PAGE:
T-Mobile has backtracked on its decision to drastically cut the mobile data use allowances for existing as well as new smartphone customers, following an explosion of public anger at the move.
On Wednesday, the operator said it will now only offer the reduced levels of data to new and upgrading customers, while existing customers will get the 1-3GB they signed up for until their contracts run out.
The U-turn, announced on Wednesday afternoon, came shortly after the consumer group Which? said its legal team were of the opinion that T-Mobile was breaking its own terms and conditions by announcing the 'fair use' cap cut less than a month after it will come into force on 1 February. The cut, which will mean an 83 percent reduction in the amount of data an Android user is supposed to use each month — from 3GB to 500MB — was only announced over the weekend.
"Which?'s legal team says that by failing to give customers 30 days' notice of such significant changes, T-Mobile is likely to be in breach of its own terms and conditions," Which? said in a blog post on Tuesday. "If T-Mobile insists on applying the new fair usage caps to existing customers, we believe it should postpone their implementation until all its customers have had 30 days written notice of the changes and thus ample opportunity to protest."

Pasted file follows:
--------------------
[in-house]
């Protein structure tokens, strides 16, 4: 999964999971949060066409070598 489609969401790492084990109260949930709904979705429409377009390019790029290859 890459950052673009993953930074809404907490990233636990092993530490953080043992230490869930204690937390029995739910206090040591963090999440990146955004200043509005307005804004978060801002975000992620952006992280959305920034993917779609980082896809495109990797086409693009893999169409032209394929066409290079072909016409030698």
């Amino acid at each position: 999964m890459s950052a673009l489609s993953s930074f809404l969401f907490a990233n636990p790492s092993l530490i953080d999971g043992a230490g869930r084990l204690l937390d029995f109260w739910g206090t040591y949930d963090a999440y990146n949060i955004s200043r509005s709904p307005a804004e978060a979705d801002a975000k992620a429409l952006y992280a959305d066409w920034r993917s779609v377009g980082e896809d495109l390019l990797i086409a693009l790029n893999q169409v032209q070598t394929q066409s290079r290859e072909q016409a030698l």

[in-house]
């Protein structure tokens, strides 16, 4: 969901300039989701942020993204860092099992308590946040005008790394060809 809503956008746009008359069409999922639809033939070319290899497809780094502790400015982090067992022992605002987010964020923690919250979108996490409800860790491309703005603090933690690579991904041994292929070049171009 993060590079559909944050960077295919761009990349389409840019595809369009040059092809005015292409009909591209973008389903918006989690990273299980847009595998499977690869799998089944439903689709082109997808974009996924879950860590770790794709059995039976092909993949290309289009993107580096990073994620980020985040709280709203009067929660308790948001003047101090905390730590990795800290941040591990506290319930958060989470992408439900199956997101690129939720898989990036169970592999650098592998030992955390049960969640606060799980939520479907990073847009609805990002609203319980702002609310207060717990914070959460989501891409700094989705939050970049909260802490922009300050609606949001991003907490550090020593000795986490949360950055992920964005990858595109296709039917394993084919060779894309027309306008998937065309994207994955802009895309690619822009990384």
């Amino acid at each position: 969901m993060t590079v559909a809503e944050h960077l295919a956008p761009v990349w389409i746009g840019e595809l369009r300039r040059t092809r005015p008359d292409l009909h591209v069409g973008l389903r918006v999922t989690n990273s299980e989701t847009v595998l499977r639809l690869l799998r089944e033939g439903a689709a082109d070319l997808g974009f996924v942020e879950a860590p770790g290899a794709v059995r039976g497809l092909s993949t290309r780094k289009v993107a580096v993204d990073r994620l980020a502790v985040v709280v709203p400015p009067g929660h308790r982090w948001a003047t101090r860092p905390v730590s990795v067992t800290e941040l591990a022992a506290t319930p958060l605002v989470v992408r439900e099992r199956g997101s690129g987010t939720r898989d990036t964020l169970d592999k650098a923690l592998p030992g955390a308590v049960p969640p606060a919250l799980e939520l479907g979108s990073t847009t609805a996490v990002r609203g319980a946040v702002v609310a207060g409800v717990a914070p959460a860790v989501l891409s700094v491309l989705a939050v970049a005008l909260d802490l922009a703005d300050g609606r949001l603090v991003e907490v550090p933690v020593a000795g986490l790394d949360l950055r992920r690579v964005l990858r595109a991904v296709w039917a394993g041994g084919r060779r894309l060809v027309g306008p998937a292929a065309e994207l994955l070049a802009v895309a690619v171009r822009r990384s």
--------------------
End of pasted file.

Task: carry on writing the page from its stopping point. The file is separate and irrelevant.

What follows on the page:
In a statement posted on T-Mobile's customer support site on Wednesday, T-Mobile vice president Lysa Hardy said that existing customers would not be affected after all.
"Following a further review of our policy, these changes will now be introduced from 1 February, to new and upgrading customers only — not existing customers," Hardy wrote. "There will be no change to the data packages for existing customers for the duration of their contract and we apologise for any confusion caused."
T-Mobile does not charge its customers extra for exceeding the fair use limit, but it does throttle the speed of their mobile broadband connections between 4pm and midnight each day for the remainder of the month, once that level has been passed.